A. came to the meeting, but Alon's son told his parents, who told the police. Instead of a conversation, police from the unit were waiting for A. The judge wasn’t very impressed by the police operation and released A. on condition that he not phone or visit Alon’s home for 30 days.
Attorney Itamar Ban-Gvir represents suspects in the unit's cases. "This unit is a farce, its success percentage is infinitesimal. The courts repeatedly criticize them. I’ve represented 15 to 20 cases against them. They request detention days for crimes for which four months ago they wouldn't have dared ask for detention. They request detention extensions for teenagers who enter a closed military zone,” he says.
“Many of the requests have no factual foundation except that the detainee wears a large skullcap and long side curls. Often I don't understand what makes the incident nationalist. The fact that the suspect has side curls?”
The unit has yet to solve a big case. None of the arsonists who set fire to mosques have been caught. Cases of firing at Palestinians, vehicle arson and property damage have not been solved either.
To cover for its shortcomings in gathering evidence, the unit has developed a surveillance strategy. Court evidence shows that the police planted a GPS device to transmit the location of a car owned by right-wing activists.
Meanwhile, two weeks ago the investigations unit launched an operation against disorderly conduct in the Yitzhar area. The Samaria Brigade commander, Col. Yoav Yarom, has complained about stone-throwing at army units in the area; even his car was attacked.
In the operation, police rode in police and military vehicles to intentionally lure stone-throwers. The stone-throwers came, and police from the Special Patrol Unit caught them in the act. The unit is very proud of this operation, which produced six indictments. Still, "this is a basic detective activity," one officer says. "An ambush at known points of crime. It's done at every police station in the country, at every point in time. There was no need to invest in 80 central unit positions."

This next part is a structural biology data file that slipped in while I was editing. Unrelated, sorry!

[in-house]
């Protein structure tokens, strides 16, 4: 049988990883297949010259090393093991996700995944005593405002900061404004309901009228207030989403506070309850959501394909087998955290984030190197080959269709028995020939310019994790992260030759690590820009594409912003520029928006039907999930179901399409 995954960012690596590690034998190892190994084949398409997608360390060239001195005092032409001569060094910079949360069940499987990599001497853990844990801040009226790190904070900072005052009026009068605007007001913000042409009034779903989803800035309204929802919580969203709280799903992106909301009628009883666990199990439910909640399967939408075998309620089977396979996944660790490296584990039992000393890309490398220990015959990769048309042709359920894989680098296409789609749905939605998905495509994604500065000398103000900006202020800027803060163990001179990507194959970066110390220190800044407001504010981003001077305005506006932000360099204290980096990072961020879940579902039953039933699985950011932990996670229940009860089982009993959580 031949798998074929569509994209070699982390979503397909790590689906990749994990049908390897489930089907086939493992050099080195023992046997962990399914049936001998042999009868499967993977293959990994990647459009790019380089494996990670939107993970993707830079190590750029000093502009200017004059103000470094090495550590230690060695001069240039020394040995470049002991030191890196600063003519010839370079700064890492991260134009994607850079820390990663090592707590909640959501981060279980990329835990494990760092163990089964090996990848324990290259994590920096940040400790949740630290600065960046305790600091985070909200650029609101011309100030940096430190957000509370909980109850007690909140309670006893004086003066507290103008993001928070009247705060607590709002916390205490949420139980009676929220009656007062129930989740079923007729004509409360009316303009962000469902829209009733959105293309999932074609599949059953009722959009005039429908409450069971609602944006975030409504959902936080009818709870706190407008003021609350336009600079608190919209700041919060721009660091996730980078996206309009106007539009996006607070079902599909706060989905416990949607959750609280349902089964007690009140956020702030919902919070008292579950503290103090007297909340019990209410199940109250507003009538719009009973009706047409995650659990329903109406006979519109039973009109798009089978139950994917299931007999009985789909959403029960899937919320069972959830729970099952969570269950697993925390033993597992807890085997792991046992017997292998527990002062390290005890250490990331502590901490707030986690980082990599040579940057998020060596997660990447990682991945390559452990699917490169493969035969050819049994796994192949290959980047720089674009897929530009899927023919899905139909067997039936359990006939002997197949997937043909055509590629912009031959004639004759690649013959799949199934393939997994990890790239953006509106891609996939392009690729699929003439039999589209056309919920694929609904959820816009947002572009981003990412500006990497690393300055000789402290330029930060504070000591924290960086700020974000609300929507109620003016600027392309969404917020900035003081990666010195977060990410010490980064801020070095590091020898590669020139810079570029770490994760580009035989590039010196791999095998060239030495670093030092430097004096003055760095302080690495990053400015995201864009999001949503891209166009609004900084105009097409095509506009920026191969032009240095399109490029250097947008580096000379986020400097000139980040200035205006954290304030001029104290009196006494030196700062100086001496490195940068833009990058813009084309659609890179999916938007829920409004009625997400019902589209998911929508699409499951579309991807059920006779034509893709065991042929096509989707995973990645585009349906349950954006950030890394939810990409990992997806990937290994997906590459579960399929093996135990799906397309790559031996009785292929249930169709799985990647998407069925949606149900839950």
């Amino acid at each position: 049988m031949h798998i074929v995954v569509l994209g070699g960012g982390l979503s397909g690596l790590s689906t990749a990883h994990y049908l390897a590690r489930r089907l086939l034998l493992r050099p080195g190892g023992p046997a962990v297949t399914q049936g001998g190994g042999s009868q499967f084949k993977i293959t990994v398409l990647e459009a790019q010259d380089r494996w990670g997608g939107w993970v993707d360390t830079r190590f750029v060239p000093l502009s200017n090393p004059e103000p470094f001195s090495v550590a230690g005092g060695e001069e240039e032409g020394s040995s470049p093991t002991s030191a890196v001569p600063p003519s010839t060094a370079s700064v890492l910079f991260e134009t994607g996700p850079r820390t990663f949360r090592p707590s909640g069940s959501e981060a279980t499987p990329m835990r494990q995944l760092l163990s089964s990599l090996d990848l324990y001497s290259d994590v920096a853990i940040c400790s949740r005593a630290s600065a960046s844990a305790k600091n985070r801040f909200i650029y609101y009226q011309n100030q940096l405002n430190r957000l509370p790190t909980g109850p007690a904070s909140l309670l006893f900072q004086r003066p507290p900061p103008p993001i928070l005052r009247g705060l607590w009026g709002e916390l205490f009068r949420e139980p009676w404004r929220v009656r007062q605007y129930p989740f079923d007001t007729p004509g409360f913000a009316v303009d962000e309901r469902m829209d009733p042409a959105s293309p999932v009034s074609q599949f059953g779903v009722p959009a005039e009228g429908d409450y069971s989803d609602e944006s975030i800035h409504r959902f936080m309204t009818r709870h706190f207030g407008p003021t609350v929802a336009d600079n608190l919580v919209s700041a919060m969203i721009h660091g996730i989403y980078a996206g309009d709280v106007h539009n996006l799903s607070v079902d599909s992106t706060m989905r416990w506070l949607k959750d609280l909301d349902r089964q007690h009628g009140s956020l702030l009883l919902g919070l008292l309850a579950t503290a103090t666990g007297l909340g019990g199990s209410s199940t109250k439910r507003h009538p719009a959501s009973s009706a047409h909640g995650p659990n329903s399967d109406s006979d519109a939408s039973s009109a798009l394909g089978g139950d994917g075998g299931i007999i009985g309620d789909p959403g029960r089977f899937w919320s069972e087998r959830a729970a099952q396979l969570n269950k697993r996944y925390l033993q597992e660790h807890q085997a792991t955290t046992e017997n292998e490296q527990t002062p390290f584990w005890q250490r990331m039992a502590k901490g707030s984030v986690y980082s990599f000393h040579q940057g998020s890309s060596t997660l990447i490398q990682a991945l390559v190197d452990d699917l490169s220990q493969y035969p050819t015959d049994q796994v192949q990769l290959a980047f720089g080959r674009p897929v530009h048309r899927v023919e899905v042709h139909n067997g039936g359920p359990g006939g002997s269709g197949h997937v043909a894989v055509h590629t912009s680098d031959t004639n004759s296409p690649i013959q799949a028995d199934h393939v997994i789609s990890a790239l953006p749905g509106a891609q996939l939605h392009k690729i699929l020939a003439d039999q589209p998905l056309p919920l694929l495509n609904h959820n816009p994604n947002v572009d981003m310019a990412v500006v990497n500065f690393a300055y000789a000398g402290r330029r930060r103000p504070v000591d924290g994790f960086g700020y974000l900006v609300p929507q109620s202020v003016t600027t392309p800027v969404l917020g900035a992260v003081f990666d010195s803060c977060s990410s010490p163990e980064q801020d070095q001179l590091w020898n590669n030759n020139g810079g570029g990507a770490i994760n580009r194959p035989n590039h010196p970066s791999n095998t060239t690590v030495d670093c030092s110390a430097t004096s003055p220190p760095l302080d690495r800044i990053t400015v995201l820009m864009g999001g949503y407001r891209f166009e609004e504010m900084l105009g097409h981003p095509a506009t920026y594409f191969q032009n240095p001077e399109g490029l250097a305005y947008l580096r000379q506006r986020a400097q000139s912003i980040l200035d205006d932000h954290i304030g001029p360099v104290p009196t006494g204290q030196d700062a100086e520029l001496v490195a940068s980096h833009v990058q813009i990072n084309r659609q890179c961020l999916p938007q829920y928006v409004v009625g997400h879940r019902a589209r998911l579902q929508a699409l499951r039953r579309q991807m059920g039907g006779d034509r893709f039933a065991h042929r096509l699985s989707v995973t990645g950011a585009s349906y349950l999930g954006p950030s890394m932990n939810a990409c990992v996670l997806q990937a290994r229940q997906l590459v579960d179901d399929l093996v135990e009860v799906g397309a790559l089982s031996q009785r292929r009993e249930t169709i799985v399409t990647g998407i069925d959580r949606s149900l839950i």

Whatever the case, the unit is still at it. Two of the accused have been summoned to another interrogation after they were "identified in pictures" blocking a military vehicle.
And the unit isn’t improving the district’s weakest point: its investigative prowess. One case is the assault of an 80-year-old Palestinian near the settlement of Avnei Hefetz around Passover.
The old man told the investigators that he could identify the attackers. Two men were detained on suspicion of assault, but there was no police lineup due to the difficulty "finding similar stand-ins." The two denied they were involved and were released.
The Yesh Din human rights group is monitoring 938 complaints by Palestinians since 2006. Only 8.5 percent of the cases have produced an indictment. The numbers are similar for 2013, despite the new unit's operations.
"The careless investigations and the low percentage of indictments are a clear message to criminals that the state has no interest in having them refrain from their activities," says Yesh Din’s Noa Cohen.